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Scenario Writing

Field of application

The workshop model can be applied when

  • Working with students on the development of strategies in regards to several potential future scenarios related to one vision. It could be used for different areas, such as career choice or business models.
  • Working with organisations on their future orientation and reflection on possible future scenarios that have to be taken into consideration.
  • Reflection with students and faculty on how to make sure that e.g. business models, university courses, and organisations are preparing themselves for the future.

Resume / Brief description


The workshop on future scenarios is oriented toward defining different scenarios how the future may evolve under different circumstances. Different possible future scenarios will be developed from the perspective of an organisation, a university programme, a region or a business model. It can be applied to each area which is related to strategic development. The future scenario workshop identifies with the group of specific stakeholders critical uncertainties for future development and based on that defines four possible scenarios. The scenarios are assessed according to their possible implications for a business, a sector, an organisation or a region. The purpose of the future scenario workshop is to become aware and prioritise possible activities according to the different scenarios that might emerge.


Target group


Larger group of students, organisational representatives, CEOs, managers and employees (beyond 10 persons) that want to learn or reflect on how to design different visions for the future and to act with higher sensitivity in the process.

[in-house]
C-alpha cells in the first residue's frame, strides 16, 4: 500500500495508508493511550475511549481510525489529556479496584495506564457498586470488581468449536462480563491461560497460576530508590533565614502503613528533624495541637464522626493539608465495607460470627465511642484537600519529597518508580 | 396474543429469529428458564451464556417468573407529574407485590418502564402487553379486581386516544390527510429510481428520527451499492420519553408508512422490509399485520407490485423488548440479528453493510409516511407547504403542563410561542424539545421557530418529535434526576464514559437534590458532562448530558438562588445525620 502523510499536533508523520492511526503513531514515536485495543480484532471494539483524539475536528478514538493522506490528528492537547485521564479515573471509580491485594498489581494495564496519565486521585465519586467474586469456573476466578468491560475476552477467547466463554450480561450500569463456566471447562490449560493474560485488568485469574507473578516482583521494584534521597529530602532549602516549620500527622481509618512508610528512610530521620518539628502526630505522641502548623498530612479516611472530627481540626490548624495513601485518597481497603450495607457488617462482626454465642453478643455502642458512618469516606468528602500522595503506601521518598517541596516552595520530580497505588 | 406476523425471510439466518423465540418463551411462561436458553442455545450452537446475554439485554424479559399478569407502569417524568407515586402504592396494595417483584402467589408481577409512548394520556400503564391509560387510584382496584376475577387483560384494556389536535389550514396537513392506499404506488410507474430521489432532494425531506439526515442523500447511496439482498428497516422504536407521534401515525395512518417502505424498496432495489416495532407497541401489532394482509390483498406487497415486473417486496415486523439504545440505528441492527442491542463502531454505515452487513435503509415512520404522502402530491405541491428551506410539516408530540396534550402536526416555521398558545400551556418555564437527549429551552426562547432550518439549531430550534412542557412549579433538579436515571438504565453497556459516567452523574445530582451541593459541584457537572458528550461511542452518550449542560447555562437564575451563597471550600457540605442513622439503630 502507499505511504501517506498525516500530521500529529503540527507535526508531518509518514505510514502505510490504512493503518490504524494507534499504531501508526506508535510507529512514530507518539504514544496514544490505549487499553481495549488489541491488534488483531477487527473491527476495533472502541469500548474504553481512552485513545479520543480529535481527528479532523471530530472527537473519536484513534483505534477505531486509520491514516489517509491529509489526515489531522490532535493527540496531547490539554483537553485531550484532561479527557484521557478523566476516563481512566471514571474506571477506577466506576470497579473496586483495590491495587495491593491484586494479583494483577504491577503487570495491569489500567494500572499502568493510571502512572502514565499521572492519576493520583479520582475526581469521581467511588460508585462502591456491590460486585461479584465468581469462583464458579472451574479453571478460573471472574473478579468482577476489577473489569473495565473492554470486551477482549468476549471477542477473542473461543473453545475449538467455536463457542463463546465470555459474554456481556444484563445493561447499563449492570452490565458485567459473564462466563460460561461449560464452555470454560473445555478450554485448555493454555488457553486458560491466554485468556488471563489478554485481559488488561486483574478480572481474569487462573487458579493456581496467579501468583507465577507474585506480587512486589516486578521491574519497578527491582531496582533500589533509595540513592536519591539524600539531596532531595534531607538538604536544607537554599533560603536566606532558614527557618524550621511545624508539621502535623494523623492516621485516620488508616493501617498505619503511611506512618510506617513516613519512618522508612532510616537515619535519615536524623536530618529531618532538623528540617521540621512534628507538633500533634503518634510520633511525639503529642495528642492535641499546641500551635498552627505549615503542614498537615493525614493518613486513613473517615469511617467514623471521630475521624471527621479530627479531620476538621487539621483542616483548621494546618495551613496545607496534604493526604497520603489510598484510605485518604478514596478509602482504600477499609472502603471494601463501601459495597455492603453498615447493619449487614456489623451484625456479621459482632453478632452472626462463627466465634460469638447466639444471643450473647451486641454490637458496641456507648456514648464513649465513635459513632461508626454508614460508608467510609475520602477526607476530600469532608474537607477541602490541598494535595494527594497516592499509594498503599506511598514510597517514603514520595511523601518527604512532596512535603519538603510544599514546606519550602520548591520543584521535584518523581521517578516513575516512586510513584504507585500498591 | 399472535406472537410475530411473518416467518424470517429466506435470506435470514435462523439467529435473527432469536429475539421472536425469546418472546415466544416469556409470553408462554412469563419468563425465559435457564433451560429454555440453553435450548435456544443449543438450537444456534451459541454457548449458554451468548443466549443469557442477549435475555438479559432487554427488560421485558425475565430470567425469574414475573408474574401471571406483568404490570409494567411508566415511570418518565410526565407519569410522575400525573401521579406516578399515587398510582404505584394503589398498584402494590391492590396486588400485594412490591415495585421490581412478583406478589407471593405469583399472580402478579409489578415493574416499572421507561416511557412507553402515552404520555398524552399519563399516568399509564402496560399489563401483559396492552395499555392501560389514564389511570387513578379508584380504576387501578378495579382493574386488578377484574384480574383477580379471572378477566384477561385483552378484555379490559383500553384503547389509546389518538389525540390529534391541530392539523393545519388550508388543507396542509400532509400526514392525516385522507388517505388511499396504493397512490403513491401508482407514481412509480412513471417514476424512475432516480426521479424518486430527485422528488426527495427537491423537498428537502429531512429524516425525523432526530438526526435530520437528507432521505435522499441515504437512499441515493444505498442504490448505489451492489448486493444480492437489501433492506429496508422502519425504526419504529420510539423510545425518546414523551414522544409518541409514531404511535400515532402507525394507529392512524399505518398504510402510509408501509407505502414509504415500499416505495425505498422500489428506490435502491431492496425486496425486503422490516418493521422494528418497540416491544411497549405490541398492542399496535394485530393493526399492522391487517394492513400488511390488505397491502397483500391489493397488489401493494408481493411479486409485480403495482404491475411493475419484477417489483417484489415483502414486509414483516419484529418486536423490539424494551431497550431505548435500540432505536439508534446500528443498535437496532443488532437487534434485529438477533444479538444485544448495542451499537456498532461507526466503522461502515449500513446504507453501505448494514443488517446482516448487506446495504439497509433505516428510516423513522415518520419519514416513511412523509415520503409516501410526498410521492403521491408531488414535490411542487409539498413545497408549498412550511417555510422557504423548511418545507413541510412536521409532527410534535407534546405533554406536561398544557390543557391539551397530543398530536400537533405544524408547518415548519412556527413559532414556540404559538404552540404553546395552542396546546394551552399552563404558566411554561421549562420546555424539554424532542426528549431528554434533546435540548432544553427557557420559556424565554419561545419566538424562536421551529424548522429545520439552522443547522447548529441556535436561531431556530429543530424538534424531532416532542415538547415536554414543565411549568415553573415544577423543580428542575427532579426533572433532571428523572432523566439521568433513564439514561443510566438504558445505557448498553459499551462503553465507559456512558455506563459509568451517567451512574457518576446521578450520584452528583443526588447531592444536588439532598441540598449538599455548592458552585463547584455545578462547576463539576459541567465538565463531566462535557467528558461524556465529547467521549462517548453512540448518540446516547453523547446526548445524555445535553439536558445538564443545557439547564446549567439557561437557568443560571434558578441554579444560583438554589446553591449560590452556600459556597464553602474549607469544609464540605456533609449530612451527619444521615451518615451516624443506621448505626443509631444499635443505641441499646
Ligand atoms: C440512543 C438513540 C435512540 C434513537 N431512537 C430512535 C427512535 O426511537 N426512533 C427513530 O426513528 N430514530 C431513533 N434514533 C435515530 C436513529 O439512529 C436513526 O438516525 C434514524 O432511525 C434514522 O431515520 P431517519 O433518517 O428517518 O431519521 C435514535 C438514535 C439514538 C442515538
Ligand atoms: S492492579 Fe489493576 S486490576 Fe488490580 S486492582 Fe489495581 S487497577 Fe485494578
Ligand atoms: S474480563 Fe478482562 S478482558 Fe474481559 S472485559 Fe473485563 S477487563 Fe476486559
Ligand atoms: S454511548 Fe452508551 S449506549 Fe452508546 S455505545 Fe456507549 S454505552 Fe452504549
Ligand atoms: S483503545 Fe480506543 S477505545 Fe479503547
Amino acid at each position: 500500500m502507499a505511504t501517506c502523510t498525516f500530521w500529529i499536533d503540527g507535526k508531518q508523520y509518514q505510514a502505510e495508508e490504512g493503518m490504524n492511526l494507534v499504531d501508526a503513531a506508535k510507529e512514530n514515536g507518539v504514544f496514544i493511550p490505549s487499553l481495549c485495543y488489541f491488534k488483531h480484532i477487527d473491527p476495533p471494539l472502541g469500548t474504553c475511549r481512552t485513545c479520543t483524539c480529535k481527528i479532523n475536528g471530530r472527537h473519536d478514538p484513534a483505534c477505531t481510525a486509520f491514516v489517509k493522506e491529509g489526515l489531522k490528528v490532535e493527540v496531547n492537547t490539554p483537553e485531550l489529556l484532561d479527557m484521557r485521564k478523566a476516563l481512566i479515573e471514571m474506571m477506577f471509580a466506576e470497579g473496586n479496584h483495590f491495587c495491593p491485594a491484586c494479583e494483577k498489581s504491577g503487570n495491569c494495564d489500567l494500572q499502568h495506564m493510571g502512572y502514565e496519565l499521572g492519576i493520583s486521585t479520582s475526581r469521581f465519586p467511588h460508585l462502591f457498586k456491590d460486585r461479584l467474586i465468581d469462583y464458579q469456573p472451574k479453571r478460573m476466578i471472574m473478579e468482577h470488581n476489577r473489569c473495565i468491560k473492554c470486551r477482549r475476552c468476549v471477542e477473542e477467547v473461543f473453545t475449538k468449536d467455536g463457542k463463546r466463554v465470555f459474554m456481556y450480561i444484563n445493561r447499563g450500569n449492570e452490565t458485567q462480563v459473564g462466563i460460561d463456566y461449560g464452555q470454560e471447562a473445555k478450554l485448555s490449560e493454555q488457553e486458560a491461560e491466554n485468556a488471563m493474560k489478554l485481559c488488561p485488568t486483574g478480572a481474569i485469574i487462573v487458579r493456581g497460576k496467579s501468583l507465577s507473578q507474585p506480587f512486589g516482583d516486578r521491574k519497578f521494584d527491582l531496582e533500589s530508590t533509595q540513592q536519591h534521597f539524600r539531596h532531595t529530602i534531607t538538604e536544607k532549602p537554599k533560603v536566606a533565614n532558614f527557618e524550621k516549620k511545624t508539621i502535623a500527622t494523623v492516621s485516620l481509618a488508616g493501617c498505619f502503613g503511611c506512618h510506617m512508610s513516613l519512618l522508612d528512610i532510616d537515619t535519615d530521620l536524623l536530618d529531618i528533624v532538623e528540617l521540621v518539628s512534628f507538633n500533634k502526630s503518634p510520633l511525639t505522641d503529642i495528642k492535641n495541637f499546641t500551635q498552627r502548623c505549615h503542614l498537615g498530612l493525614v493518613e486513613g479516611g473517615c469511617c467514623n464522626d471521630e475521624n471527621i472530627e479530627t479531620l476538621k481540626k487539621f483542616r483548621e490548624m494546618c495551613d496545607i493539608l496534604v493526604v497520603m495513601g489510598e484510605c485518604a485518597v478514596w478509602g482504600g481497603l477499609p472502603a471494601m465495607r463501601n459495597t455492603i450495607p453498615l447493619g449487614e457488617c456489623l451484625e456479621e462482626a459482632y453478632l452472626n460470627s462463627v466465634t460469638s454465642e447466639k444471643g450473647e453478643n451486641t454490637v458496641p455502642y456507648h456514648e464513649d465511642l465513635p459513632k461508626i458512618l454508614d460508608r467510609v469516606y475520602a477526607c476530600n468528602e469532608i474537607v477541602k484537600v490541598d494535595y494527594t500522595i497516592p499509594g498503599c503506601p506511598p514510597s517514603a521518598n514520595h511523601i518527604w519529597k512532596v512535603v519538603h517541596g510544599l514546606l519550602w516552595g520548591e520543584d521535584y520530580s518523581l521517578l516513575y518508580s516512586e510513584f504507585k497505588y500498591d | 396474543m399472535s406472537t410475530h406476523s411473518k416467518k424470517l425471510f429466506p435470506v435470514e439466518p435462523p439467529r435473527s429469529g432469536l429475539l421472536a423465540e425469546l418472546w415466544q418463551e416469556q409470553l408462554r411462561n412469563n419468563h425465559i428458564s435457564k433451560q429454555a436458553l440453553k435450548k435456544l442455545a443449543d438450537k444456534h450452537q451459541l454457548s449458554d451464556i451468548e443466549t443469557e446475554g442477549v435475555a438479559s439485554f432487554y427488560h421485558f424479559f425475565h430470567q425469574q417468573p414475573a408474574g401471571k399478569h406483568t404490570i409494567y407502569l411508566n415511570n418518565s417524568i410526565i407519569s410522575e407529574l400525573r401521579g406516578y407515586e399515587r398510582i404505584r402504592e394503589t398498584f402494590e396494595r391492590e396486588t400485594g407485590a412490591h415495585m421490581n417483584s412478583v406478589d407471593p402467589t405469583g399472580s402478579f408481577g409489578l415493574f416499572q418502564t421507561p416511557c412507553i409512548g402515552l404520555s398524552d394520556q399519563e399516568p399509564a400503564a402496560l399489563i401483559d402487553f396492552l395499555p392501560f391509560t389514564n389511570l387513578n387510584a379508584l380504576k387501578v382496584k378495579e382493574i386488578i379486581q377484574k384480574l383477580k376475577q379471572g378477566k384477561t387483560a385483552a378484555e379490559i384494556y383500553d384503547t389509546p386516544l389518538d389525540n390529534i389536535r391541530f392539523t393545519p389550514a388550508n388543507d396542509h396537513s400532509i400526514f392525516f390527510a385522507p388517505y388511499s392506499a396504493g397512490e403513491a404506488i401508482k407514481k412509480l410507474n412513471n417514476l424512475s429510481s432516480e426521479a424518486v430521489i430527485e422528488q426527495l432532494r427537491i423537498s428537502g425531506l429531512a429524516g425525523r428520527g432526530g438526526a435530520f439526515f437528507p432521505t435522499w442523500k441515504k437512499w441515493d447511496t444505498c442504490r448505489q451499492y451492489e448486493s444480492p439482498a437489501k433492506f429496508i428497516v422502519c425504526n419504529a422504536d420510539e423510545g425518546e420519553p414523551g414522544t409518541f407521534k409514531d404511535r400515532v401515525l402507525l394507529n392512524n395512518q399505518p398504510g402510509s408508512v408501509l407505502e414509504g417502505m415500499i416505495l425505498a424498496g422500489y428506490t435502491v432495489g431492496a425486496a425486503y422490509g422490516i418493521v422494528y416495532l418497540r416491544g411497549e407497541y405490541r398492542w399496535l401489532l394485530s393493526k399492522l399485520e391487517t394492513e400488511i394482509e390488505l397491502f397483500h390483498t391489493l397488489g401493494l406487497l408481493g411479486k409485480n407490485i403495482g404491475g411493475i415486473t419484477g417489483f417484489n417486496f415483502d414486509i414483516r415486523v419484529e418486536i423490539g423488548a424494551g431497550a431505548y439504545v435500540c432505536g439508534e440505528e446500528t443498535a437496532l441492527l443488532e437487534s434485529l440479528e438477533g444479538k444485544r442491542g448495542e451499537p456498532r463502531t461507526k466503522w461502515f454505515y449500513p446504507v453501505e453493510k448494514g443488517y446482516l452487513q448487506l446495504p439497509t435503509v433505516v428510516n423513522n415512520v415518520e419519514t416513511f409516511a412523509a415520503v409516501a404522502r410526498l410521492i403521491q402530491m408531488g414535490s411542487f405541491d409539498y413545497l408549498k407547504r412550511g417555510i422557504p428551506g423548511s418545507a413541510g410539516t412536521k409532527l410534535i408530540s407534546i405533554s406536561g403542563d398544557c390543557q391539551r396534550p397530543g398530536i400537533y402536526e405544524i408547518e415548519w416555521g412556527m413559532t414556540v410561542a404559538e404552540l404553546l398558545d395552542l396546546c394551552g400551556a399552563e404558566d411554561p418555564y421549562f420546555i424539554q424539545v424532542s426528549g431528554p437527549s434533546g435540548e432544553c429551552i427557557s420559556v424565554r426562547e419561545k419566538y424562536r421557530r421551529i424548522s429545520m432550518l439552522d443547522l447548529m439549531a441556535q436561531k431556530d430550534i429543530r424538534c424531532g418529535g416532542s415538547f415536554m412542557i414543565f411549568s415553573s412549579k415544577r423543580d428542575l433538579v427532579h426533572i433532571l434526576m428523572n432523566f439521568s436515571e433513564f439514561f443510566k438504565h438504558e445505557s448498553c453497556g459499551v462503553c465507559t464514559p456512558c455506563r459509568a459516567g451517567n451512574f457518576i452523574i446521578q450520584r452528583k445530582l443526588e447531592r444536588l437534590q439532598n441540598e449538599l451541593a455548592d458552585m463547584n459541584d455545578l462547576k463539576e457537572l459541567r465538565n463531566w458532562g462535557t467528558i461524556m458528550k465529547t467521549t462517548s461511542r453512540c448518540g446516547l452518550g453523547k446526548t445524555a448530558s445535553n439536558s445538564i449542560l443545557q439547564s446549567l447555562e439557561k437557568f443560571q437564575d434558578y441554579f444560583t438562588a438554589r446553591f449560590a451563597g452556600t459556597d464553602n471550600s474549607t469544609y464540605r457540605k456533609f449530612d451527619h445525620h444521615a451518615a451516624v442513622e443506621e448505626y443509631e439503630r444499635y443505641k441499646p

• To understand that there is more than one possible and plausible future
  • To think outside the box when dealing with strategic issues and when solutions are unclear
  • To develop early warning indicators
  • To help to choose options that are robust under different circumstances
  • To create reference points for discussion and planning
  • To generate a joint and long-term vision and ultimately a strategy in a locality, business or organisation





  • Pin board (virtual or real)
  • Cards
  • Markers



From 90 minutes up to a complete day (depending on intensity and detail)


Implementation - Overview

The activity is realised in three main organisational steps. 



Implementation - Guidelines





Before the start of the scenario writing, the facilitator and the participants need to define well the topic on which the scenarios should be written. For example, this can focus on students and the business model that they have to develop in their study programmes or on a university that wants to further develop their study programmes.


1.        Setting the scope


1.1.  Identification of key factors and key uncertainties


The participants are introduced to the future scenario writing exercise, its objectives and perspectives.


The logic is transferred that there is more than one possible future that has to been taken into consideration for strategic development. The difference between a traditional trend scenario and other possible scenarios has to be explained (see figure below) 



1.2.  Rules of the exercise